Things were starting to look really ominous to the north! A peek at the weather radar showed a large front of storms moving into the area. Some of these storms topped 50,000 feet with large hail reported. There would only be time for one more flight before the storms hit the Hannibal Airport. Confident he would resume flying after the storms passed; Dillon elected to fly the Cessna 195 modified with a 915 cubic inch Jacobs engine. This plane, nicknamed ìBartî is used by the Rapid Descent drop zone for skydiving. Now the on looking skydivers were nervous! This was their ride as soon as Dillon was done with it. The performance of this stripped down, large engine machine, with only one kid in it, was impressive! There was also a great big smile on Dillonís face when he returned the skydivers their chariot; he had set a new world record!
Cake and conversation were enjoyed inside the hanger while the planes got thoroughly washed by the passing storms. Many of Dillonís friends and family were there for the dayís festivities, or possibly for the six different birthday cakes prepared by his grandmother, Marilyn!
After two hours of Midwestern monsoons the rain began to subside and thoughts again turned to the remaining three gleaming planes; two twin engine classics and a World War II advanced fighter trainer. These were saved for last both as the most challenging and favorites of a young vintage airplane enthusiast.
Michael climbed out of the familyís beautifully restored 1944 Beechcraft C-45H and watched it taxi away, he realized this would be the first time he had ever seen it fly from the outside. The polished plane with its sleek lines along with the sound of two throaty radial engines brought goose bumps to his arms and legs! ìThat will never grow oldî he said as he turned and walked back toward the spectator group. Knowing this particular plane offered the most significant challenges for his son, and the winds were now 15 gusting to 20 miles per hour, he watched intently as it came in for another sweet landing! As his instructor, even his father was impressed with his sonís handling of this plane. This also showed on the young manís face as he exited the plane down the airstairs. A new level of inner confidence had been achieved!
Along with this boosted confidence came a serious warning from dad; ìdo not give these next two planes any less attention or respect, they will bite you if you let them!î With the respected advice of his father he diligently worked his way around and into his next twin engine Beechcraft, a G-18S used at Hannibal for skydiving. An avid skydiver as well, Dillon has more takeoffs in this plane than landings! None the less, both were stellar.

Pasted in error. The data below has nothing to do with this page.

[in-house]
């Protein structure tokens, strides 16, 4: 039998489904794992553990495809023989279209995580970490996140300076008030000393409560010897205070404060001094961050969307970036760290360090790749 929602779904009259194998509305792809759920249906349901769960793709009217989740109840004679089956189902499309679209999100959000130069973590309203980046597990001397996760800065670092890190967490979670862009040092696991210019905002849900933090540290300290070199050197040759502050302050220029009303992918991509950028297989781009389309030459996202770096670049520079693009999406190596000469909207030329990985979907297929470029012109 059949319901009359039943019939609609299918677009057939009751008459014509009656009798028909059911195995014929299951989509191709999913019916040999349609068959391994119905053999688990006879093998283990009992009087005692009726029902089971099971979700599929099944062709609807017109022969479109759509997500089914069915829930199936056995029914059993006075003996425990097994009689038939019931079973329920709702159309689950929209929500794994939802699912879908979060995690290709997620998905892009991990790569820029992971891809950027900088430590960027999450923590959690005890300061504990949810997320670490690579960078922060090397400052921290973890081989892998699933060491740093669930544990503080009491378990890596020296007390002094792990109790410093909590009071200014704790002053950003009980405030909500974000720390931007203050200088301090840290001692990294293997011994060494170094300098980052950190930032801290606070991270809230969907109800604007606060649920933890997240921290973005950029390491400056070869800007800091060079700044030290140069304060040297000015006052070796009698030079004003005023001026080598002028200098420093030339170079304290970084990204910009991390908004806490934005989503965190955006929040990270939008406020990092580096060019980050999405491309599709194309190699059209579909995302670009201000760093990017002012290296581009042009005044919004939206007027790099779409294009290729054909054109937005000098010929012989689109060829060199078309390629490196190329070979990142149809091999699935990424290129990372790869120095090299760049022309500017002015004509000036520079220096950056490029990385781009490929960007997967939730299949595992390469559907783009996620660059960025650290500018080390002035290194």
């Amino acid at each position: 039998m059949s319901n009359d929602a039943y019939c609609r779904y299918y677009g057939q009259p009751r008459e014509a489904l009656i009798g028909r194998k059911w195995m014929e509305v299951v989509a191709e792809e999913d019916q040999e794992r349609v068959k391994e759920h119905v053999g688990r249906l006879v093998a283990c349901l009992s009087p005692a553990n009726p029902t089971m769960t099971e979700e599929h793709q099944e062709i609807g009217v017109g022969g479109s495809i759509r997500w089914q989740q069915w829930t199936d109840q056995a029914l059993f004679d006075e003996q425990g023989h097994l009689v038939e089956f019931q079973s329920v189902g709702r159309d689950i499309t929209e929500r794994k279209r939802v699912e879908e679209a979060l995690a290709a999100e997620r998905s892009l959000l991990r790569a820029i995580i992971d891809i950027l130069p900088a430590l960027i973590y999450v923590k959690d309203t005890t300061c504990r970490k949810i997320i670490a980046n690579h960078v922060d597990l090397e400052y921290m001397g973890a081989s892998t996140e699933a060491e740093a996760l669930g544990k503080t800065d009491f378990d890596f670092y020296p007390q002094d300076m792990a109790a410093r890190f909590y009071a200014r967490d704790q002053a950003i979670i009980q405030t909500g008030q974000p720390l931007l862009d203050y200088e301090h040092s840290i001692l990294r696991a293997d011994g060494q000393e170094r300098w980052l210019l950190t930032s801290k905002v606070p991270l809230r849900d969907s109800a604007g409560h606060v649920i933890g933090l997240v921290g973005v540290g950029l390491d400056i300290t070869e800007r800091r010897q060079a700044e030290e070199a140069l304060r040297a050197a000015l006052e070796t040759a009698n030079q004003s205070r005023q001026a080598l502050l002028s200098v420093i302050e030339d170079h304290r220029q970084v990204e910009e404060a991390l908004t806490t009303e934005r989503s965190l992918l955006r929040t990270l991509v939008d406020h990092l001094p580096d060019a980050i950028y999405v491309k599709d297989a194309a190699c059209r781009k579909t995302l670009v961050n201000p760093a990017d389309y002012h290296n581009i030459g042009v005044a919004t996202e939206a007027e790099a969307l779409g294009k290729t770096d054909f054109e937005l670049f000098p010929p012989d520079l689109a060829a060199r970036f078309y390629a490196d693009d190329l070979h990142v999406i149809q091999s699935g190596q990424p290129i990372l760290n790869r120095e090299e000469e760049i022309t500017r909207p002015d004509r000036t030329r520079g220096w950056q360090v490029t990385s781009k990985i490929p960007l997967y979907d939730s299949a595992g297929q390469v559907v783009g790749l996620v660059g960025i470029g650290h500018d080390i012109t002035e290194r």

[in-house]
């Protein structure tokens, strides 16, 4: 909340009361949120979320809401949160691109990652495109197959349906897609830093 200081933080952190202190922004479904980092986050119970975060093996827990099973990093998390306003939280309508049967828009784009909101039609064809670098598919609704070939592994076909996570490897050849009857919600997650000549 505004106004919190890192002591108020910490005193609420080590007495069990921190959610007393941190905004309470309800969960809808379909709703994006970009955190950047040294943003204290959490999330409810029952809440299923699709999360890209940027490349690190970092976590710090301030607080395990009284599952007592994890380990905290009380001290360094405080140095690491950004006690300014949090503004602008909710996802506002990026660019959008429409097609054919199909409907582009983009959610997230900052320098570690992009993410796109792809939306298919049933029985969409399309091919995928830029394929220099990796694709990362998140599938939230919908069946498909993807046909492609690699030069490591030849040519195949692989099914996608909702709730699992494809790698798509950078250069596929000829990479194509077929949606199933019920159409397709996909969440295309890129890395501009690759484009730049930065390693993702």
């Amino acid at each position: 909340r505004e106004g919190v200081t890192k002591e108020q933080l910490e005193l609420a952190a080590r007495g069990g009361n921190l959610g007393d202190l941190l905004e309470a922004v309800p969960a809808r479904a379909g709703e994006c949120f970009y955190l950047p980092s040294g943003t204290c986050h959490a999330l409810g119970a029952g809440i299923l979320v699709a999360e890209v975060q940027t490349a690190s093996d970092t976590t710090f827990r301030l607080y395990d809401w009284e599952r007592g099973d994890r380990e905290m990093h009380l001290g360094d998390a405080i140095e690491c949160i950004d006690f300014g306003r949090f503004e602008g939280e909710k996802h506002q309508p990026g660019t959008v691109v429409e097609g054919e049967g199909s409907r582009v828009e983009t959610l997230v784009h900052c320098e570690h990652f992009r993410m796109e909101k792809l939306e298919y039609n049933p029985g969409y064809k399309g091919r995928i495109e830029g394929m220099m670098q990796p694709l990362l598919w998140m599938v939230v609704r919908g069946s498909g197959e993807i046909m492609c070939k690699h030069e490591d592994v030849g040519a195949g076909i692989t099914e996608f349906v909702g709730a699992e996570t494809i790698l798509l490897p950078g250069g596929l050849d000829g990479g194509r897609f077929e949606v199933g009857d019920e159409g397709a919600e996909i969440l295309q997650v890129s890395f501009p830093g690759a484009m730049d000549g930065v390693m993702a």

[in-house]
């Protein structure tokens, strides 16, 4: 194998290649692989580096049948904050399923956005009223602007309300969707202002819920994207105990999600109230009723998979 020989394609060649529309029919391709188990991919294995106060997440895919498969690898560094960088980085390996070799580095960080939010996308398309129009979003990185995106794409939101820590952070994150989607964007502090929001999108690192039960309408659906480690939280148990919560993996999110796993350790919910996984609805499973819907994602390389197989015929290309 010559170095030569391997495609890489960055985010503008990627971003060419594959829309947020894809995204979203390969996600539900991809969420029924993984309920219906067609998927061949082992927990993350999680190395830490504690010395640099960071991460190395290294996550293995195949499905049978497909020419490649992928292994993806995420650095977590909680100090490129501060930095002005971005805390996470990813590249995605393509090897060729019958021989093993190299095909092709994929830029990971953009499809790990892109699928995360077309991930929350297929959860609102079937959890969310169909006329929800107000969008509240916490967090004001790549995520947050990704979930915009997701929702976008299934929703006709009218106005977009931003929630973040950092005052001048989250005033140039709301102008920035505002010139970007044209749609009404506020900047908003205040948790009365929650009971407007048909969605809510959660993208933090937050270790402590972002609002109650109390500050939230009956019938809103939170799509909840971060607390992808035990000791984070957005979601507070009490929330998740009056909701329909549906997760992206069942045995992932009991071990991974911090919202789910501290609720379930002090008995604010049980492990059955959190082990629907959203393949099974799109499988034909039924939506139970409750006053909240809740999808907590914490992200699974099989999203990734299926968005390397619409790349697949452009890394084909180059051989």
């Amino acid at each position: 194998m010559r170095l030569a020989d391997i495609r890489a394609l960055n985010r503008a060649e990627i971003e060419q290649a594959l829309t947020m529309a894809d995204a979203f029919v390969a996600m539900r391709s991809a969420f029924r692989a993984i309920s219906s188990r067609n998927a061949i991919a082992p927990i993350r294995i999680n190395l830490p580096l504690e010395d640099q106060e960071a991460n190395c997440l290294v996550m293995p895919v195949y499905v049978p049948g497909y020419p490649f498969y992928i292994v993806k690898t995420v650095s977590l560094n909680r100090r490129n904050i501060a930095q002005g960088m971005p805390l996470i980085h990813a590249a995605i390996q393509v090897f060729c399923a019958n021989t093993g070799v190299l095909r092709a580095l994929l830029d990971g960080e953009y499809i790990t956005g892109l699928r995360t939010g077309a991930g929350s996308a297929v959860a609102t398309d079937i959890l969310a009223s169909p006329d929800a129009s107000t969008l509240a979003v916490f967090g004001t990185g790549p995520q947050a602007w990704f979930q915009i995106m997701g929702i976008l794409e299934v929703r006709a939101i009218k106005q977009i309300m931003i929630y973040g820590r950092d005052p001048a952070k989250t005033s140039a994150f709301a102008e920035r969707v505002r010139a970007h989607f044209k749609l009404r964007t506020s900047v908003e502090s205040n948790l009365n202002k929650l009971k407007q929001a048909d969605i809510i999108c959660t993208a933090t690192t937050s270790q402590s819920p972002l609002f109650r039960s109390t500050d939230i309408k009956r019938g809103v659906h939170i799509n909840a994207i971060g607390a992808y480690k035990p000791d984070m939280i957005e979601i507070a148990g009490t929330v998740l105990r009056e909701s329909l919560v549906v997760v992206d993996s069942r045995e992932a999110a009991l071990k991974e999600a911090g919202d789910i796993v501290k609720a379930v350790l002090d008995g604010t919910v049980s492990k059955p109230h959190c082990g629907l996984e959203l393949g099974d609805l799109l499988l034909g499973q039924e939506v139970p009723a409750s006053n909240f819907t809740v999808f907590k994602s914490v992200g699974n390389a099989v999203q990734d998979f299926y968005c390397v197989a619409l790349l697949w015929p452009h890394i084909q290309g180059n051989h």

He is down to one final plane, his favorite, the one he has worked so hard on the last four months, the North American AT-6A! The T-6 series, also known as the SNJ series by the Navy, was used throughout World War II as the advanced trainer for fighter pilots. As the last plane they would fly before being sent out in their assigned single seat fighter, the design and flight characteristics were made similar to the fighter planes of the day. This particular plane was manufactured in 1942 and used by the military as well as several subsequent civilian owners. One of these owners was William P. Lear, of the ìLearjetî family, which ìLear Fieldî (Hannibal Regional Airport) is named after. Prior to conducting this planeís test flight, the last time Dillonís father had flown in one was in his fatherís T-6 at the age of three. He remembered not being able to see much from the back seat. Now that he is much taller, he still canít see! The only way to see forward for landing is to have the person in front lean to the side.
With only 30 minutes less T-6 time than his instructor, young Dillon looks very at home as he taxis away with his dad standing along the taxiway. Again this will be Michaelís first time to see this plane in action! What a thrill to hear the engine go past at full throttle and see Dillon with the canopy slid open! Lulled into a relaxed state by Dillonís precision throughout the day, not many people noticed the gear was not down as he turned a rather brisk final approach. This however did not escape the eye of his grandmother, also a private pilot. While everyone else enjoyed the graceful fly by, her heart rate was just beginning to return to normal! After one last beautiful landing Dillon Lee Barron was greeted and applauded by a very proud group of friends and family!
At the end of this eventful day, Dillon had more than doubled the recorded world record, got to fly some of his dream planes by himself, and had six different kinds of cake!